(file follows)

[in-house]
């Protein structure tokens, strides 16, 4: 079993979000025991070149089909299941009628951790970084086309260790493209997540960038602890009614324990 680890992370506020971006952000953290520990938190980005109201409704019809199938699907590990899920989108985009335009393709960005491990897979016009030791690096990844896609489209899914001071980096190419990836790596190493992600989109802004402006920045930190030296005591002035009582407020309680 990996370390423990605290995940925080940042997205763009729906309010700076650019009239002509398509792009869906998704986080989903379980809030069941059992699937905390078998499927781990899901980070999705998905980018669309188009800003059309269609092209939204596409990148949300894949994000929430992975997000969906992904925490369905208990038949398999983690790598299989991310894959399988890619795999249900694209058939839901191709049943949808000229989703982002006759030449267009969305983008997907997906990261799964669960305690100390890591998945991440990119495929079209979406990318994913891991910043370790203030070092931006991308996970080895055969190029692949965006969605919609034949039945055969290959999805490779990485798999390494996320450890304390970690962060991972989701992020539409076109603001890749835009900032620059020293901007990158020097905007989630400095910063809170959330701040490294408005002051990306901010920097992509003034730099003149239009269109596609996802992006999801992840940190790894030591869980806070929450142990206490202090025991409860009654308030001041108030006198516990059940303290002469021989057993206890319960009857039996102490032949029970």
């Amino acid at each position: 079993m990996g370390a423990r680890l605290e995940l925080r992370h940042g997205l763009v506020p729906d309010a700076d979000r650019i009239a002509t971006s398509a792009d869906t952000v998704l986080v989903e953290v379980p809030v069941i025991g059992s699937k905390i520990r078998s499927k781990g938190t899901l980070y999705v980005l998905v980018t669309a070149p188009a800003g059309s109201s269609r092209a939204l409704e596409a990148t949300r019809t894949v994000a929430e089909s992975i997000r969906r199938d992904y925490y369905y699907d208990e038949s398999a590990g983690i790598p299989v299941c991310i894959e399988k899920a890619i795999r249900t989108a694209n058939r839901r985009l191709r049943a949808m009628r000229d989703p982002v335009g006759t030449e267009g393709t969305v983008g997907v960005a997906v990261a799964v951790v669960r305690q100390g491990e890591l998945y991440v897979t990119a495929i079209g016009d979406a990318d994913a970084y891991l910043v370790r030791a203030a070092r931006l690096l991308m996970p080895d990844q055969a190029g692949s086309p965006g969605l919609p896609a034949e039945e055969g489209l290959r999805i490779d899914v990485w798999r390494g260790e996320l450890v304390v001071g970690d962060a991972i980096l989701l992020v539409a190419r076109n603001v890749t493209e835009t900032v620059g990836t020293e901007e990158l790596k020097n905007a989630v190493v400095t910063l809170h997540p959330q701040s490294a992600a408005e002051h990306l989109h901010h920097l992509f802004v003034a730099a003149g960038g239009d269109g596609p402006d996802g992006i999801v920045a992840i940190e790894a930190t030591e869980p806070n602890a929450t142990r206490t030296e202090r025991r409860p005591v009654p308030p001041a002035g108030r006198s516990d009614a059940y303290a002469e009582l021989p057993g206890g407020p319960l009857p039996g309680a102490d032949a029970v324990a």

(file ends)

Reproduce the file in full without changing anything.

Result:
[in-house]
């Protein structure tokens, strides 16, 4: 079993979000025991070149089909299941009628951790970084086309260790493209997540960038602890009614324990 680890992370506020971006952000953290520990938190980005109201409704019809199938699907590990899920989108985009335009393709960005491990897979016009030791690096990844896609489209899914001071980096190419990836790596190493992600989109802004402006920045930190030296005591002035009582407020309680 990996370390423990605290995940925080940042997205763009729906309010700076650019009239002509398509792009869906998704986080989903379980809030069941059992699937905390078998499927781990899901980070999705998905980018669309188009800003059309269609092209939204596409990148949300894949994000929430992975997000969906992904925490369905208990038949398999983690790598299989991310894959399988890619795999249900694209058939839901191709049943949808000229989703982002006759030449267009969305983008997907997906990261799964669960305690100390890591998945991440990119495929079209979406990318994913891991910043370790203030070092931006991308996970080895055969190029692949965006969605919609034949039945055969290959999805490779990485798999390494996320450890304390970690962060991972989701992020539409076109603001890749835009900032620059020293901007990158020097905007989630400095910063809170959330701040490294408005002051990306901010920097992509003034730099003149239009269109596609996802992006999801992840940190790894030591869980806070929450142990206490202090025991409860009654308030001041108030006198516990059940303290002469021989057993206890319960009857039996102490032949029970």
């Amino acid at each position: 079993m990996g370390a423990r680890l605290e995940l925080r992370h940042g997205l763009v506020p729906d309010a700076d979000r650019i009239a002509t971006s398509a792009d869906t952000v998704l986080v989903e953290v379980p809030v069941i025991g059992s699937k905390i520990r078998s499927k781990g938190t899901l980070y999705v980005l998905v980018t669309a070149p188009a800003g059309s109201s269609r092209a939204l409704e596409a990148t949300r019809t894949v994000a929430e089909s992975i997000r969906r199938d992904y925490y369905y699907d208990e038949s398999a590990g983690i790598p299989v299941c991310i894959e399988k899920a890619i795999r249900t989108a694209n058939r839901r985009l191709r049943a949808m009628r000229d989703p982002v335009g006759t030449e267009g393709t969305v983008g997907v960005a997906v990261a799964v951790v669960r305690q100390g491990e890591l998945y991440v897979t990119a495929i079209g016009d979406a990318d994913a970084y891991l910043v370790r030791a203030a070092r931006l690096l991308m996970p080895d990844q055969a190029g692949s086309p965006g969605l919609p896609a034949e039945e055969g489209l290959r999805i490779d899914v990485w798999r390494g260790e996320l450890v304390v001071g970690d962060a991972i980096l989701l992020v539409a190419r076109n603001v890749t493209e835009t900032v620059g990836t020293e901007e990158l790596k020097n905007a989630v190493v400095t910063l809170h997540p959330q701040s490294a992600a408005e002051h990306l989109h901010h920097l992509f802004v003034a730099a003149g960038g239009d269109g596609p402006d996802g992006i999801v920045a992840i940190e790894a930190t030591e869980p806070n602890a929450t142990r206490t030296e202090r025991r409860p005591v009654p308030p001041a002035g108030r006198s516990d009614a059940y303290a002469e009582l021989p057993g206890g407020p319960l009857p039996g309680a102490d032949a029970v324990a």